Los Angeles is a city of stars. LeBron James is the biggest star in the NBA. So, it made perfect sense for him to come here. But it took some doing and some Magic Johnson to make it happen. On the first day of July, James announced he was leaving his home-state Cleveland Cavaliers to join one of the most storied franchises in the NBA. There is still a long slog ahead of the Lakers to get back to the championship, but it’s a great start.
It’s difficult to tell if it’s worse to be eliminated in Game 7 of the World Series or Game 5, but for Dodgers fans it may not really matter. For the second year in a row, the Dodgers lost the World Series, this time in five games to the Boston Red Sox. The Dodgers lost last year to the Houston Astros. Fans were at times puzzled by the slavish devotion to metrics by manager Dave Roberts, but his bosses liked it, as he received a contract extension.
When you pay $23.3 million for a high-profile new coach, losing the first game of the year to an American Athletic Conference team is not what you expect. But that’s what happened when Cincinnati beat the Chip Kelly-coached Bruins, 26-17. UCLA went on to lose its next four games and finished the season 3-9, its worst record since 1971. Things weren’t all bad, though — the Bruins pulled off an upset of the equally struggling USC Trojans, 34-27.
Clayton Kershaw, long the Dodgers’ best pitcher during the regular season, decided not to become a free agent, staying with the team he has played with during all of his 11 major league seasons. His incentive was $93 million over three years. Kershaw isn’t as dominating as he once was and has been dogged, by his standards, with subpar performances in the postseason. Still, he is the scraggly bearded face of the Dodgers, despite too many trips to the disabled list. He has won the Cy Young Award three times.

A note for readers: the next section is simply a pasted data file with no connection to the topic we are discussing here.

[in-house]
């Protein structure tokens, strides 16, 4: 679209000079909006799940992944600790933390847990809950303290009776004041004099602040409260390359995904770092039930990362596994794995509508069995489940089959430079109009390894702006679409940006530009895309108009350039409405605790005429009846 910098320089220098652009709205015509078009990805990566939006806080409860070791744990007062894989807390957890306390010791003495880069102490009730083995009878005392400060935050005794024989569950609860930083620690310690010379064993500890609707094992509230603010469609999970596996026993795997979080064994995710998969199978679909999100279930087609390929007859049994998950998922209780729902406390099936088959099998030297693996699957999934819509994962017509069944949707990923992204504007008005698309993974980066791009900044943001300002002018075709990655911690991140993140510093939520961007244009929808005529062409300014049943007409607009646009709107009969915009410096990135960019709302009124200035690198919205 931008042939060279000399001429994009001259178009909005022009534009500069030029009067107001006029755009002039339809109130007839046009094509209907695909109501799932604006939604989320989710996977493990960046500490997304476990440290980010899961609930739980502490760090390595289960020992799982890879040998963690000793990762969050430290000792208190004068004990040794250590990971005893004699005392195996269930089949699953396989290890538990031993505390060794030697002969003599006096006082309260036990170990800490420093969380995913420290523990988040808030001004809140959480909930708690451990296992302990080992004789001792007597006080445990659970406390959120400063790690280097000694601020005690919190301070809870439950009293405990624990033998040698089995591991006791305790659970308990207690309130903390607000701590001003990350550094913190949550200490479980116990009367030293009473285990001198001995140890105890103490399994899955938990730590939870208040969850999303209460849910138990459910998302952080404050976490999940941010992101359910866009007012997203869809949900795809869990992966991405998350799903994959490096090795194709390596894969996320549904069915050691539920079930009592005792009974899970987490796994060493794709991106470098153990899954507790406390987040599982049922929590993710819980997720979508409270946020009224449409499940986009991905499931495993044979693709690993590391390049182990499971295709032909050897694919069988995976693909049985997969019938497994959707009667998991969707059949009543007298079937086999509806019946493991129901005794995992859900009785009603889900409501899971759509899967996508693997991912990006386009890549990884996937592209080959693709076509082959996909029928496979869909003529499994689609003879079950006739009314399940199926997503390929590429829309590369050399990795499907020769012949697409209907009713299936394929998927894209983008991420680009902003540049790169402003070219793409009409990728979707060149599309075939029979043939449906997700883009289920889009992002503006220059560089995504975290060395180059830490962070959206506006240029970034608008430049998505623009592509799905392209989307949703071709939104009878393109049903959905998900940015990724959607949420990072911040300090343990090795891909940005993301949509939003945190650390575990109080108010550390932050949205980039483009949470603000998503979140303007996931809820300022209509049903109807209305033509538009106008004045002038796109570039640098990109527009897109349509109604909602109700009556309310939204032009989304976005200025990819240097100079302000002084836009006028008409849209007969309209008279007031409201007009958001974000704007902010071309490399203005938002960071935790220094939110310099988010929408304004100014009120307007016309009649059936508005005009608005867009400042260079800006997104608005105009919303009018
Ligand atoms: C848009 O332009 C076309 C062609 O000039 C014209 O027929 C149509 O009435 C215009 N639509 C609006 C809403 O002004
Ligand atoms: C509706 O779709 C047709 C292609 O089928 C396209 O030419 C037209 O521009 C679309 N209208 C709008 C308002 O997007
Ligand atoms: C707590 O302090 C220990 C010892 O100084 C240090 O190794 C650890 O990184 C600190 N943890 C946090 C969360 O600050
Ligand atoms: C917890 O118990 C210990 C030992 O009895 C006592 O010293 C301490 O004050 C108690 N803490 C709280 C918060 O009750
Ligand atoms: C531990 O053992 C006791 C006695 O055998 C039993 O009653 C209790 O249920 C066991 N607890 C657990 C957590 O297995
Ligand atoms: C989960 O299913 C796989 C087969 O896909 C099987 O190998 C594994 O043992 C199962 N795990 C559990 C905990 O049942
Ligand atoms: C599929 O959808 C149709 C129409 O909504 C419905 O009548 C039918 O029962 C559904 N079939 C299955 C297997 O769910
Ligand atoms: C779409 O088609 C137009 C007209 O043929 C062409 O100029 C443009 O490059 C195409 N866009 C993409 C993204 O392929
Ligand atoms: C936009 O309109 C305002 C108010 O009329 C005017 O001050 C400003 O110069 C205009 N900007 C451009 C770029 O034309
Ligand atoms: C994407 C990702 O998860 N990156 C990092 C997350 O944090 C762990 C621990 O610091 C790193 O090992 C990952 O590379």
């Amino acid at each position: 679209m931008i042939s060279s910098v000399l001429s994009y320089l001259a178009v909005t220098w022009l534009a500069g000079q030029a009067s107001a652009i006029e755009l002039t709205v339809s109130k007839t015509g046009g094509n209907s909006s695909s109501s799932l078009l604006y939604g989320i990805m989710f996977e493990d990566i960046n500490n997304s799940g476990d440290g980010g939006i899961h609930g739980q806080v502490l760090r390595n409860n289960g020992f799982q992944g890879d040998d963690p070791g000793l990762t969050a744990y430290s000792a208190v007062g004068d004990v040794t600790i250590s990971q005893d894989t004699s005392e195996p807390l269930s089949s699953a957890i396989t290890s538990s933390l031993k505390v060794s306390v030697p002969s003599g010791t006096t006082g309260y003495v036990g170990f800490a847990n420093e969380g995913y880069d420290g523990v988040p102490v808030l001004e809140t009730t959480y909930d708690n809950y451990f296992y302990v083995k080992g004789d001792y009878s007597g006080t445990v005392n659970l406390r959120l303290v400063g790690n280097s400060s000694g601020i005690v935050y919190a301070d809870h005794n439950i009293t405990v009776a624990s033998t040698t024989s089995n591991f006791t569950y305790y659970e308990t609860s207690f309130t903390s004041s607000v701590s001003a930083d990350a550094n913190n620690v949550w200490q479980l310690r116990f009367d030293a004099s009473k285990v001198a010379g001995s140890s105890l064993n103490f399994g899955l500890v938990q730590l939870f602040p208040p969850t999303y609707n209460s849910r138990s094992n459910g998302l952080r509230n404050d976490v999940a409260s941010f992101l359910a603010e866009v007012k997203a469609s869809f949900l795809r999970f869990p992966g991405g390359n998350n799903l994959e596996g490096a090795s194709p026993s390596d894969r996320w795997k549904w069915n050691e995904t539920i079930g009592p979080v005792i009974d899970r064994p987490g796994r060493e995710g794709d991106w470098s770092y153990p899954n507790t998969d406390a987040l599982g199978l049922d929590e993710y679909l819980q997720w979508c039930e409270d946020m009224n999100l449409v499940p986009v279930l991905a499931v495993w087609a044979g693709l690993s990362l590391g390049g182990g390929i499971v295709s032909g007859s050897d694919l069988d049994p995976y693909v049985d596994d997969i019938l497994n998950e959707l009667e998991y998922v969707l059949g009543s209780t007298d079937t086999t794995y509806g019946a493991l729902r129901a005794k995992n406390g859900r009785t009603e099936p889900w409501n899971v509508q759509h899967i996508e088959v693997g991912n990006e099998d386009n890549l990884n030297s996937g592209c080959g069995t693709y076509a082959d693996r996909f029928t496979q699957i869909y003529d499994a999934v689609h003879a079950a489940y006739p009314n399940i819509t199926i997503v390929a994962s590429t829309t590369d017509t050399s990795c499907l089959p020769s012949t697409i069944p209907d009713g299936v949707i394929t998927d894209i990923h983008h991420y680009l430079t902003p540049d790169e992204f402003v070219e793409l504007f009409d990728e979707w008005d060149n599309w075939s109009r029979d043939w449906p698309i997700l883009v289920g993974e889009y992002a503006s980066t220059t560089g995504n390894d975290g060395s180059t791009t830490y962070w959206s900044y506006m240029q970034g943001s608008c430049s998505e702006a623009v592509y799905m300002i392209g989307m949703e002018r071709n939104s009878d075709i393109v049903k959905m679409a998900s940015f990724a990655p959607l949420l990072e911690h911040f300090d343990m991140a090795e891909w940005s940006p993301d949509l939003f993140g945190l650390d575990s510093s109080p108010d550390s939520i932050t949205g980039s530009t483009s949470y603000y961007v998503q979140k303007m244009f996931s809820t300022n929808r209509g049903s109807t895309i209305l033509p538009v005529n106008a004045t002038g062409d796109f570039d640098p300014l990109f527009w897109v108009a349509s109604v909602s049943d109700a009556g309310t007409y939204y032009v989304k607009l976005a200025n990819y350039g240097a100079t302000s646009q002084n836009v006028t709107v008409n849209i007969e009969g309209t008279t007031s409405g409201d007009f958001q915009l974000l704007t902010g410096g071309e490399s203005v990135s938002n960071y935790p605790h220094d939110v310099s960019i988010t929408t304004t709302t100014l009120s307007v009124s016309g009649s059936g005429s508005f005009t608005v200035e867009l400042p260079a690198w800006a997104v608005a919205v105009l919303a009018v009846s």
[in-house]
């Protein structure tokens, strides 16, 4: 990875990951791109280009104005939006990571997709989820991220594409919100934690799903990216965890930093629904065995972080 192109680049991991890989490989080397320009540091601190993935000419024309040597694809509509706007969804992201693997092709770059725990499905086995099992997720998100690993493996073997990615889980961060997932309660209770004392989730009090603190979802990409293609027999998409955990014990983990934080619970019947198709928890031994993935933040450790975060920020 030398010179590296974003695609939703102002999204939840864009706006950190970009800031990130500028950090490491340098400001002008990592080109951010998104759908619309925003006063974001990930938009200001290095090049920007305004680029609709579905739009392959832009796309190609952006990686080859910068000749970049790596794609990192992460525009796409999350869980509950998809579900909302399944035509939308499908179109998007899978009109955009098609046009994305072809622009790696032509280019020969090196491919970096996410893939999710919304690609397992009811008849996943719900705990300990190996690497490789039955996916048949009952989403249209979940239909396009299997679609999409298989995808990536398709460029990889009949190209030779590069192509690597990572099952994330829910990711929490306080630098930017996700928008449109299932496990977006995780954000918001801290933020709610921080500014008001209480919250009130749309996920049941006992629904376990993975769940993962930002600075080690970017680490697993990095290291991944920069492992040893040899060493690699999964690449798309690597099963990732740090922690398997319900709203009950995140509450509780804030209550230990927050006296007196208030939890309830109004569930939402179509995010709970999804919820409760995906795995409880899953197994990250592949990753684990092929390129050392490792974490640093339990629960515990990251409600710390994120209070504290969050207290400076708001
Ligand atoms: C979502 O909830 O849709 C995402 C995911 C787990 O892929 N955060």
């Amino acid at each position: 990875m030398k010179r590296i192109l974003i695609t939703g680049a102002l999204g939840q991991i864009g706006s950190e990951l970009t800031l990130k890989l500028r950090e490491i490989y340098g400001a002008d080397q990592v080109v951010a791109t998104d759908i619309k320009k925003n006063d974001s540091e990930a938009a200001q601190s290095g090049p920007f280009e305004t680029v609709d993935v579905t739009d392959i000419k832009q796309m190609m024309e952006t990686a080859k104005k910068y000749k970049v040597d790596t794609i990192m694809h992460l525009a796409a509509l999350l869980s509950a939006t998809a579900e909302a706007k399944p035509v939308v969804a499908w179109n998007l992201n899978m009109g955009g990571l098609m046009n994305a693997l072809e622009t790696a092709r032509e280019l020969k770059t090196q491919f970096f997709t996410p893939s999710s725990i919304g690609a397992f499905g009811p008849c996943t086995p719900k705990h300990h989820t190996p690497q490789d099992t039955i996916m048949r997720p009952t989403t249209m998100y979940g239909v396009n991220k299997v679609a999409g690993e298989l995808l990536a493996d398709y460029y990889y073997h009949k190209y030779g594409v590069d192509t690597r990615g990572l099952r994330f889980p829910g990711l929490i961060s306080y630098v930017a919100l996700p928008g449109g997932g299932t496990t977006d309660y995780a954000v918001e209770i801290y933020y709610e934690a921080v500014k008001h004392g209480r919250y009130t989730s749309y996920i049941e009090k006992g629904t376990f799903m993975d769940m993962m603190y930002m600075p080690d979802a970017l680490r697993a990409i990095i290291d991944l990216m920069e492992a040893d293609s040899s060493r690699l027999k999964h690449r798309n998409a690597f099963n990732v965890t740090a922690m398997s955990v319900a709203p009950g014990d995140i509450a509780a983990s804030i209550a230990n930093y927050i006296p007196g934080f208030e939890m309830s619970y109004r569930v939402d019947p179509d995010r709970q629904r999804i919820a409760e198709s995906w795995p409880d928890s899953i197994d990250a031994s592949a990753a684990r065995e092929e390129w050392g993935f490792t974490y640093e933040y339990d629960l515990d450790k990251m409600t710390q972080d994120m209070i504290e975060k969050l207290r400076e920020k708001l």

The last time USC’s football team had a losing season was 2000, and coach Paul Hackett was fired. This year USC finished 5-7, and athletic director Lynn Swann said coach Clay Helton was coming back. The Trojans got off to an acceptable 4-2 start, but then came two losses in a row, followed by a win and then a disastrous streak of three defeats, including losses to two of its biggest rivals, UCLA and Notre Dame. The Bruins were 2-8 when they beat the Trojans.
Jordan Peele’s Oscar win for 'Get Out' marks the beginning of a movement for black directors. “It’s a renaissance,” Peele said of this moment when films like DuVernay’s “A Wrinkle in Time” and Coogler’s “Black Panther” will be in the cinematic conversation at the same time.
Lady Gaga’s work in front of the camera for ‘A Star is Born’ has earned her an Oascar nomination for Best Actress.
Gavin Newsom won a decisive victory for governor Tuesday night, placing the risk-taking liberal at the center of the resistance to President Trump at a critical moment for California. Newsom is expected to shift state politics and policy even further to the left after eight years of Gov. Jerry Brown, a pragmatic Democrat known for his fiscal restraint and distaste for expensive new social programs.